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The tourist information office supplied me with a basic children’s history of Scotland which I found to have the perfect level of information for me.  Then a few days later we made a brief stop in Aviemore and the Waterstones there had Jacobite Stories by Dane Love which was even better.  I read it all the way home!

Reading Waverley in Scotland

I have carried Waverley around Scotland with me on two previous occassions without reading a word of it. I had the best of intentions but somehow I always wanted to read a different book which would be easier – who wants to work on holiday?

This time though, I was determined. Scotland was clearly the place to read it so read it I would. I made sure I wasn’t partway through any other books and started Waverley on the very first train. Within a few pages I knew that it was not going to be hard work after all.

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Of course, I had to read it by the Scott Monument!

The only other Scott book I had read was Ivanhoe many years ago. I remember enjoying it but not much else and I had got it into my head that he would be difficult and rather slow reading. Instead, I was swept along by the story and I absolutely loved it.

I also found that it was genuinely funny. Who can resist a line like this in the last chapter?

This should have been a prefatory chapter, but for two reasons: First, that most novel-readers, as my own conscience reminds me, are apt to be guilty of the sin of omission respecting that same matter of prefaces.

I so rarely read prefaces!

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I am sorry I never read the book before but very glad I finally took the time to do so. Reading it in Perthshire was especially wonderful – a good deal of the book is set there so I could really picture it coming to life. It was perfect!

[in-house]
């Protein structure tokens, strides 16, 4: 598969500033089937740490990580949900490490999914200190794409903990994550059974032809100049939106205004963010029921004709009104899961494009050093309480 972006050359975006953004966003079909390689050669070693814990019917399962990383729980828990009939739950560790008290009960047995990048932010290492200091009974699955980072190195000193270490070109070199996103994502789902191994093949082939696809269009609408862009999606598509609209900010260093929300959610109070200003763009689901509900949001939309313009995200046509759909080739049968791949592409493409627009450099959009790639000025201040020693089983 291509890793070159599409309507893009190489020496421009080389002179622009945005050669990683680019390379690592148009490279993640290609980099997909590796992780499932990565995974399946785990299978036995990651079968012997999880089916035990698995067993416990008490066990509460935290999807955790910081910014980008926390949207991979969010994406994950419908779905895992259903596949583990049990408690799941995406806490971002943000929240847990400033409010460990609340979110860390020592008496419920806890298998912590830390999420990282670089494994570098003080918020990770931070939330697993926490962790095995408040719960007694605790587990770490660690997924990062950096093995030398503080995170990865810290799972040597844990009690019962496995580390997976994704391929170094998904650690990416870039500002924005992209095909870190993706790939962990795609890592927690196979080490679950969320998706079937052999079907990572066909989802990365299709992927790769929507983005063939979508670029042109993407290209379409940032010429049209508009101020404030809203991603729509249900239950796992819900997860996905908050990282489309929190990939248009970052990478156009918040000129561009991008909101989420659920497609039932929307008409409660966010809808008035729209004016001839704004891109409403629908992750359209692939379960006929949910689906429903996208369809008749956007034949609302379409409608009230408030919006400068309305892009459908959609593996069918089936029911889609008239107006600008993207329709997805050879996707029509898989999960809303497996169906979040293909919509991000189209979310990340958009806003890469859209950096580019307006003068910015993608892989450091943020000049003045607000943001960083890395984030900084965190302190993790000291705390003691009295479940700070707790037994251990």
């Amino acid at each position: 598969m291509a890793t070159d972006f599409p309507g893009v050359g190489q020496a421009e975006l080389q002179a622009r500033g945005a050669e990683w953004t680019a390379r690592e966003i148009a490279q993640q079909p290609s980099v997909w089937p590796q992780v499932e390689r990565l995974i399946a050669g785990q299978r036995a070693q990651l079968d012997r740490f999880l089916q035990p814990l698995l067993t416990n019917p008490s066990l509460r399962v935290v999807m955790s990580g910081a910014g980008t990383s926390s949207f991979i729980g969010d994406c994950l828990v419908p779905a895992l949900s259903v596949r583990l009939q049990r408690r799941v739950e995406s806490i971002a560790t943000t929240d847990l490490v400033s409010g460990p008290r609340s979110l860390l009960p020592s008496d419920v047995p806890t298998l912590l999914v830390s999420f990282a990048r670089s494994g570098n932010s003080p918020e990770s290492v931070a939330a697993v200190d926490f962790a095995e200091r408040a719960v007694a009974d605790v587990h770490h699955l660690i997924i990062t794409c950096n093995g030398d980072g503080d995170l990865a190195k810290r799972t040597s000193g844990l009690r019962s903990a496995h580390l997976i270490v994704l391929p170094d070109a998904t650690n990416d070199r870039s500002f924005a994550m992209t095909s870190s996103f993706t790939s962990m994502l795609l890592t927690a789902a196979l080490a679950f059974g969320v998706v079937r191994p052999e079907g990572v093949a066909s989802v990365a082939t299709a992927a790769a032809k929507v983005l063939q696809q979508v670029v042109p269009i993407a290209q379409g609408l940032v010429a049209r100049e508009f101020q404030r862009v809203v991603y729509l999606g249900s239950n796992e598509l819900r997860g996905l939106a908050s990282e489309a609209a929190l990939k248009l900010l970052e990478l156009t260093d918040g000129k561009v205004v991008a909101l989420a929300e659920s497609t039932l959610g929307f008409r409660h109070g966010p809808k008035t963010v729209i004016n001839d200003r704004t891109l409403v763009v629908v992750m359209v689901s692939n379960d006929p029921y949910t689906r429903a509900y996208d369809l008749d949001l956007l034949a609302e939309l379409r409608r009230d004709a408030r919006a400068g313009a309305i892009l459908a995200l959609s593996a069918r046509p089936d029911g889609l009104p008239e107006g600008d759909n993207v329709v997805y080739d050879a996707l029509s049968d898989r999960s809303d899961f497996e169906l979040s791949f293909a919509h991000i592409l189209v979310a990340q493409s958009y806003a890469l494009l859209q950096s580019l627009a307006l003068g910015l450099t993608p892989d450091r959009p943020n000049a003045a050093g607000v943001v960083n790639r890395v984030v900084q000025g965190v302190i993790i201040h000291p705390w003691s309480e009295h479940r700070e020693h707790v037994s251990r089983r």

Summer Fête Delights

On Saturday I took my book stall out for its first outing of the year. Previously I have always had it within a larger marquee or room full of other stands. This time I didn’t have that option so I had my own little gazebo to set up. I had tried a practice run at home and was quite excited about having a space to myself which I could make cosy and just how I wanted it.

We had to arrive early as we had some entries to set up in the craft classes and as it was a reasonable drive I decided to stay and start setting up. For one thing, I didn’t really know how long it would take me with the new gazebo.

That turned out to be a great decision. It was so much more relaxing to have a leisurely set up process instead of rushing and getting stressed. I have been known to get so wound up when short of time that I have actually been unable to remember the alphabet. That was not a fun experience and this was far more enjoyable.

Even better was that fact that my sister lives close to the fête and kept us constantly supplied with tea and cakes. Such a luxury!

Once I was all set up I had nothing to do but sit in the shade and read until the fête opened. It was a lovely, sunny day and even when the crowds started arriving it just meant that I could talk to more people about books – which is after all the point of having the stall in the first place. That and selling some of the books of course!

It was a delightful afternoon. There cannot be many better ways to spend time than sat on the grass with a book, good conversation and listening to music from a Dixieland band. Bliss!

Summer Reading

Last year I had a big clear out of books. Most of them I had read but some had been languishing on my TBR for years. Genuinely years. Books were taking over the house and so I tried to be fairly ruthless – if I’d had it for years and wasn’t likely to read it any time soon then it was a candidate to go. If it was also still in print or otherwise readily available then it was almost certain to go – when (if) I was ready to read it then it could be replaced.

It wad quite hard to do but was also very freeing. For the first time in a long time I didn’t feel guilty about buying a new book because there were so many others waiting at home that I just had to read. Of course, the idea of having to read something is really nonsensical – reading should be fun.

I was very proud of myself and kept my physical TBR down to a strict minimum (the list of books I want to read has always been ridiculously long but at least it doesn’t take up more room than a notebook). However, I have recently started to notice that it is growing and as I don’t want to have to cull them again I have made a resolution – over the summer I will do my utmost to only read books that I already own.